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Thursday, January 1, 2015

The Spirit of New Year's

Image Courtesy: globzer.com via Google
When the sun rises this morning, the birds won't know the difference. Neither will the trees, insects, cats and dogs, or for that matter the rivers, streams and rocks. Even the sun and the earth won't know the difference, which is ironic because all the hullabaloo is because of the earth completing a full revolution around the sun -- they won't know the significance of the specific point on the earth's orbit which we pick as a cut-off for our calendar years. In fact, if we look at it, that point varies across cultures, and many New Year celebrations exist outside the dominant Gregorian calendar system. Even within it, time zone differences mean that the same moment is not shared as the defining one between revellers across the globe. Sad, isn't it? It can almost make one feel that this entire New Year ruckus means nothing. Yet, New Year's festivities constitute one of the earliest kinds of celebrations in the history of human civilization. This tells us that, aside from noticing the repetitive nature of season cycles and using it as a measure of time, humans have felt the need to document and commemorate their entire lives in terms of this cycle: appraising their lives in terms of tasks accomplished in one such cycle, and treating each one as a new chance at the same seasons and the same conditions, providing ample scope for alteration and improvement based on lessons learnt from the bygones. The reason we love New Year's Day so much is that it represents fresh chances -- which, while invigorating, is not entirely true, because in our complex lives, not everything comes back every year.
No one knows who first decided to celebrate the periodic repetition of weather conditions. I like to think that someone sitting in a prehistoric cave felt cold, or hot, and started counting days until the same feeling returned after an intervening period of different weather of all kinds, and then noticed that it is regular. I like to think that this realization of regularity was quickly followed by a realization of the finality of hope -- a realization that no matter what, favourable times and weather conditions will return, and that long winters and long summers are actually never longer than stipulated, and that the worst will always pass -- and thus New Year's Day was born. The flip side, though, is that the same person probably also realized that just like the worst, the best will also not stay for long.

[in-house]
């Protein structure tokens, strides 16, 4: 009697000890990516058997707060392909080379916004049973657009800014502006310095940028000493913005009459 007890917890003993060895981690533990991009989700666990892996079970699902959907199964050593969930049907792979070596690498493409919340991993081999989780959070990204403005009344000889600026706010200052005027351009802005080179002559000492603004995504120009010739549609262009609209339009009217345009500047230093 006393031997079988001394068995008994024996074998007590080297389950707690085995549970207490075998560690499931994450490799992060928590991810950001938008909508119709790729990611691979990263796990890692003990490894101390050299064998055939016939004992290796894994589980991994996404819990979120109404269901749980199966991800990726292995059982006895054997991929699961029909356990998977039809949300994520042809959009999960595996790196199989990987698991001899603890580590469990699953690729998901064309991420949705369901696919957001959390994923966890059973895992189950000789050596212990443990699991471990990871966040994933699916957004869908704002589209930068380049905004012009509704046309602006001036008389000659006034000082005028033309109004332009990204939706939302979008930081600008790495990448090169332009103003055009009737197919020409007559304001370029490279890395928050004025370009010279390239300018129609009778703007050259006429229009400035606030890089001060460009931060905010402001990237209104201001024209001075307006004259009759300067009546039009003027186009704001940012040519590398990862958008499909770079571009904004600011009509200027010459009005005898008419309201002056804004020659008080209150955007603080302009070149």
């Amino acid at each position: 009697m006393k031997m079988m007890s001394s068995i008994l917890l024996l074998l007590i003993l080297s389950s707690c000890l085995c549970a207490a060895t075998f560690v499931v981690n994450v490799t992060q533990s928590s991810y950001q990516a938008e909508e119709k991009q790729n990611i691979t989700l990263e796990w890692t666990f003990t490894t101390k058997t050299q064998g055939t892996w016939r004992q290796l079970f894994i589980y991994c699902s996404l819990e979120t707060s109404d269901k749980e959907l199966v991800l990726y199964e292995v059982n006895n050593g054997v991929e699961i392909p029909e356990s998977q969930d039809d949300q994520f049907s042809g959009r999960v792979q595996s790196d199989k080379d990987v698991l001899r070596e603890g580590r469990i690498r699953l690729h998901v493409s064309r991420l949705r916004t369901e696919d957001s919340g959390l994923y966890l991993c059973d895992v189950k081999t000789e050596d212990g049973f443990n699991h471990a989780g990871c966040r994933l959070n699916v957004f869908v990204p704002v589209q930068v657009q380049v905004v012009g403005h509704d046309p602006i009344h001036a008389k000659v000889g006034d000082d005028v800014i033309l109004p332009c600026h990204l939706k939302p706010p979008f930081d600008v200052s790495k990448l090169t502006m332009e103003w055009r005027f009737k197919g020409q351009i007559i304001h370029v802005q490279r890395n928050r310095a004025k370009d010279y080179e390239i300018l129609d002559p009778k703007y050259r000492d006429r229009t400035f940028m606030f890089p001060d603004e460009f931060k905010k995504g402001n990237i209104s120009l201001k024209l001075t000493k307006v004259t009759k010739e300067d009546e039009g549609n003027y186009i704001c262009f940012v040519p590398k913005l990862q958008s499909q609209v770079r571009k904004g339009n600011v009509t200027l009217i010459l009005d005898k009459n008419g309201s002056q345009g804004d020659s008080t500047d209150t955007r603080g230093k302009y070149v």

Amidst this New Year revelry, I would like to be the voice of reason, and point out that while motivating oneself using New Year's hope, and pledging to make changes, and of course having fun, are all very well, one must recognize that changes are never made abruptly at the stroke of midnight, opportunities do not replicate themselves year after year, and that New Year's actually signifies time passed -- time lost, not time gained. So, while it is wonderful that we are the only species on this planet hopeful (and intelligent) enough to celebrate New Year's Day, it is perhaps prudent to understand that the exact day does not matter as much as the idea of it does. We could pick any random day in the year for this. In multicultural India, we already have a bunch of different New Year celebrations. What they all have in common is the human intention of appraisal and improvement -- an idea that, while reinforced on this festival day, should permeate our lives every day.
To put it differently, we don't know at which point the earth started revolving around the sun. We don't know at which point our planet was when the first life form or the first human was born. We have no decisive zero from which to start measuring our years. Which means that, if we want it to, every day marks the beginning of a new year in some sense: maybe not as 'Happy' a new year, but a new year nonetheless! So I say, let New Years' Day be less about the day itself, and more about the spirit of human hope and our constant efforts not just to survive, but to live and live well, as individuals and as a species. Let 1st January be a day to honour Time, the only resource beyond our control -- let it be about making fruitful negotiations with Time to make the best of its fleeting nature.
In short, we can't party every night, but let tonight's party be an expression of a yearlong drive to make Time give us all it can, preferably make it suffer for all the limitations it places on us -- because we humans are boss like that! So do keep smiling, keep working for the better, and be grateful for the opportunity to understand New Year's -- unlike the birds, the animals and the trees, who will never know why none of us are sleeping tonight. Happy 2015!

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